My sister-in-law makes a delicious Potato Leek Soup. I really enjoy the flavor of her soup, but have only recently had the courage to cook with leeks myself. I think any ingredient I have not used before intimidates me just a bit. I love to cook with other alliums such as garlic and onions, but had not tried leeks. So I challenged myself to make a few recipes with leeks. Turns out they are super easy to cook, and add a subtle, sweet flavor to the various dishes I made.
Plus, I loved learning that leeks have this cool ancient history:
In ancient Egypt, leeks were a prized food, worthy of being used to barter. Also fun to learn, leeks are found in the oldest known cookbook, written in third-century Rome by Apicius. Check out this site for more fun dinner-conversation starters about leeks and their history. Hint: Nero believed leeks improved his singing voice, and St. Patrick turned rushes into leeks to save a dying woman.
I am sure that cooking was more challenging in ancient Egypt (no fancy gas stoves!) and yet the Egyptians cooked with leeks, so why hadn’t I? Time to get cooking!
Leeks resemble a spring onion, only much larger, so I assumed they must have an even stronger flavor. Wrong! The taste of the leek is delicate, and when used in dishes from quiche to fish, it adds a lovely flavor without overpowering the other ingredients. It’s crazy that I had never tried to cook with leeks, because they are super simple to use and are a wonderful addition to my menus.
Like many of those in the allium family, the leek is a healthy choice. Low in calories (only about 50 calories for a stalk of leek), leeks also provide many antioxidants plus 52% of the daily requirement of vitamin K, and more than 29% of the daily requirement of vitamin A. Here’s a cool fact: Like garlic, when sliced or chopped, the antioxidants in leeks convert to allicin. Allicin has been attributed to being helpful as antibacterial, antiviral and antifungal, and in reducing cholesterol by impeding harmful enzymes in liver cells. Bonus: Leeks are especially good for pregnant woman since they contain healthy amounts of folic acid (needed for proper DNA absorption and cell division), as well as niacin, riboflavin, magnesium for healthy bones, and thiamin.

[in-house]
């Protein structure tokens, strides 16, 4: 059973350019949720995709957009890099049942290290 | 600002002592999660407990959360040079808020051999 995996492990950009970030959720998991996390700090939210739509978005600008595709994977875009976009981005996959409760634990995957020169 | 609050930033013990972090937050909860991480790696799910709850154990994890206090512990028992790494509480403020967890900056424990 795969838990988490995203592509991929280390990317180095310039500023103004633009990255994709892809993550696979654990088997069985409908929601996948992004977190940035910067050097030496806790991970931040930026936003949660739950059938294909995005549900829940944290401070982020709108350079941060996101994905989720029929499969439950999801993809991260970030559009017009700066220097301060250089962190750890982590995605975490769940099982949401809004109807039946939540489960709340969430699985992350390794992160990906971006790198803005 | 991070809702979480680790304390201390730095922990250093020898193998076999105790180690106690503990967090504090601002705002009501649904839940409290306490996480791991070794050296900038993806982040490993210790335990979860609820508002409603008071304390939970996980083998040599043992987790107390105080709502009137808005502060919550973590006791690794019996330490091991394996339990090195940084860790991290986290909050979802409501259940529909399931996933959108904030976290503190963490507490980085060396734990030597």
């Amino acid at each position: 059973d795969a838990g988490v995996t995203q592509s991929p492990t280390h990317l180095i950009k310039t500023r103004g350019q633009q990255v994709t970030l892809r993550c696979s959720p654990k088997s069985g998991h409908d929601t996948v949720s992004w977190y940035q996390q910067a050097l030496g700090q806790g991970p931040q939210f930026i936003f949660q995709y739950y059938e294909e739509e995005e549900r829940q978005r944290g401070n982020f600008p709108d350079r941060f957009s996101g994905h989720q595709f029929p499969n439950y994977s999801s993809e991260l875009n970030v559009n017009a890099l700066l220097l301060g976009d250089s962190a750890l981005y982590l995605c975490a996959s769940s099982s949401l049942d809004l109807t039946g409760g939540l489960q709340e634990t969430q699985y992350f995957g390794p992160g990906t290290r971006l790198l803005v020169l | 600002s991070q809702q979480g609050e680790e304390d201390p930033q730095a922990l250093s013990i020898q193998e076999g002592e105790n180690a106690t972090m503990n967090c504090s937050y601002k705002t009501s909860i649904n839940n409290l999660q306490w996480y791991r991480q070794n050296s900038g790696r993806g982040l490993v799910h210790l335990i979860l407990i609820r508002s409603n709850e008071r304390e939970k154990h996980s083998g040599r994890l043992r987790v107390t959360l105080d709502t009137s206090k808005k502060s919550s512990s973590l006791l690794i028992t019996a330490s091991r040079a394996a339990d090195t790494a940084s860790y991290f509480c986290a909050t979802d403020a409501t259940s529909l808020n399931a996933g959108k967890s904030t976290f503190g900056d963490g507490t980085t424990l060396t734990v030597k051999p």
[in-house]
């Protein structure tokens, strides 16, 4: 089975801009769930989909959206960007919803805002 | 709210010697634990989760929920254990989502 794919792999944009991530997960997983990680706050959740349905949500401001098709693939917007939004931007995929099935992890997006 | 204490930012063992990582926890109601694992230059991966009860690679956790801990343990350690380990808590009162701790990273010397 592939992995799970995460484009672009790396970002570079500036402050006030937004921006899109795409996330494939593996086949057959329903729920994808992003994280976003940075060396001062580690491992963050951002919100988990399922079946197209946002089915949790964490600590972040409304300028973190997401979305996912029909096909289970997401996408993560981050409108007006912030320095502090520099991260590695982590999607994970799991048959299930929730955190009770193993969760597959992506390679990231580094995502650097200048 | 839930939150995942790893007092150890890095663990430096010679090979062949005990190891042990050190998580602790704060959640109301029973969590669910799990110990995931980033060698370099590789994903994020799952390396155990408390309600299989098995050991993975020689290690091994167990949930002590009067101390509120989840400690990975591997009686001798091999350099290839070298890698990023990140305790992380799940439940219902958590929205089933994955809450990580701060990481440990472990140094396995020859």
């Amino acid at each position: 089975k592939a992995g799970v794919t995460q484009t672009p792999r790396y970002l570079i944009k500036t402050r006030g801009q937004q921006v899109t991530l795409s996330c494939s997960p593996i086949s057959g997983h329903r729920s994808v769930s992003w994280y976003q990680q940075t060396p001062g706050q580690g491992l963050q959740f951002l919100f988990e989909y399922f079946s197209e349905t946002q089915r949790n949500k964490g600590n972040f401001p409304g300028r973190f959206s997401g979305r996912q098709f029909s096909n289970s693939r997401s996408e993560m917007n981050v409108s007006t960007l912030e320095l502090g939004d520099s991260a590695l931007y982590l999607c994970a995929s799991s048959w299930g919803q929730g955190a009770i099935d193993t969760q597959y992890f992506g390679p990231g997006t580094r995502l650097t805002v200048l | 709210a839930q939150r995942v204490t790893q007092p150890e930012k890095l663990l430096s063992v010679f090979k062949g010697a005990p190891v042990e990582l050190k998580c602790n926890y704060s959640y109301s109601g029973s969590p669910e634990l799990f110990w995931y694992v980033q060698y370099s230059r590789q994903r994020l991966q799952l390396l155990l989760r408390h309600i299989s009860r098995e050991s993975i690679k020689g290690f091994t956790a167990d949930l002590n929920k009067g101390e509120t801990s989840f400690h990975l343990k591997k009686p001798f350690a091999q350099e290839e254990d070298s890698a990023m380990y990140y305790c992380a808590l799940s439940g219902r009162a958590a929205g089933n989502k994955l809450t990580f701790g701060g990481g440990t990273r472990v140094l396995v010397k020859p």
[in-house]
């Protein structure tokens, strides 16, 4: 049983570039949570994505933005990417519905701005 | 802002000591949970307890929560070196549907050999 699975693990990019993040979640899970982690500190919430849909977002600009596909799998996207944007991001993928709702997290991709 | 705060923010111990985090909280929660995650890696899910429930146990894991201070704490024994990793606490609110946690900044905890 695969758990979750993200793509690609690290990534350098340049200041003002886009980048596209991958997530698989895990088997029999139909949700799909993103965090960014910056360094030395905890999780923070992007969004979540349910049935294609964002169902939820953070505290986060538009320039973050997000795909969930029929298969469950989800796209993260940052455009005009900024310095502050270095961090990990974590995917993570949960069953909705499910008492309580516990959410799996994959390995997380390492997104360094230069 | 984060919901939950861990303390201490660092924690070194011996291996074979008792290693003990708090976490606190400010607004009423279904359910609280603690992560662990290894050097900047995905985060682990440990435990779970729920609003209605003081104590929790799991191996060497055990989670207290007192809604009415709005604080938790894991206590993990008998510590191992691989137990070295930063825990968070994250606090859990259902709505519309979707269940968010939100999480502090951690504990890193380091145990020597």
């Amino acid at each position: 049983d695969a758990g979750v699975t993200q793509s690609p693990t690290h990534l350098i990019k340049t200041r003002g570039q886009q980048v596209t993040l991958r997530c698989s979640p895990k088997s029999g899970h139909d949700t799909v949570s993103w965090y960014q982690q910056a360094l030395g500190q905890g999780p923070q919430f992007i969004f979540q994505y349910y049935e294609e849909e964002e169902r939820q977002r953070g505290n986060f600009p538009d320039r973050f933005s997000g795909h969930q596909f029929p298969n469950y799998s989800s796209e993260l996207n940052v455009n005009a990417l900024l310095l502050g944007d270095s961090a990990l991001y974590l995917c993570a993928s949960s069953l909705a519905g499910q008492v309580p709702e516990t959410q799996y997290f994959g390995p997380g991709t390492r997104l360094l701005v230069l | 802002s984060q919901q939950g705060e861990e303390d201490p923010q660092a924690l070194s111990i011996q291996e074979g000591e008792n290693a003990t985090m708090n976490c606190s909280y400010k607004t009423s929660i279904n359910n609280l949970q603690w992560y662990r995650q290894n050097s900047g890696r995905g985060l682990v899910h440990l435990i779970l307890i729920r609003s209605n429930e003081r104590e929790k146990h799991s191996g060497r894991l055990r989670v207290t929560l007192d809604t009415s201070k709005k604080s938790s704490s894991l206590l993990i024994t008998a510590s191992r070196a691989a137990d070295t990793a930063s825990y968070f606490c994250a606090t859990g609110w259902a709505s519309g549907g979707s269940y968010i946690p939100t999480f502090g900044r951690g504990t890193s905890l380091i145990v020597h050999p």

My tips for preparing and cooking with leeks:
How to clean a leek:
If the first layer of skin is dry or slimy, peel it off and discard.
- Cut off the dark-green part, and discard unless using in stock.
- Cut off the root end, and discard. Slice the remaining white and pale-green section into rings or lengthwise.
- Be sure to rinse well by putting the cut leeks into a bowl of water. Swish, and any grit will fall to the bottom of the bowl.
- Strain and pat the leeks dry with a paper towel.
What part of the leek to use:
- Each part of the leek can be used.
- The dark-green end is tough to eat on its own, but is good to add to stock.
- The pale-green and white parts are typically used in recipes.
How to use the leek:
- Slice very thin to add to sautés, or throw on your salad raw.
- Chop into bite-size pieces to add to soups and other dishes per the recipe instructions.
- Add the dark-green ends to stock. Remember to remove them before serving.
Embrace a new leek recipe!
Search in your DinnerTime Recipe Box for more leek inspired recipes.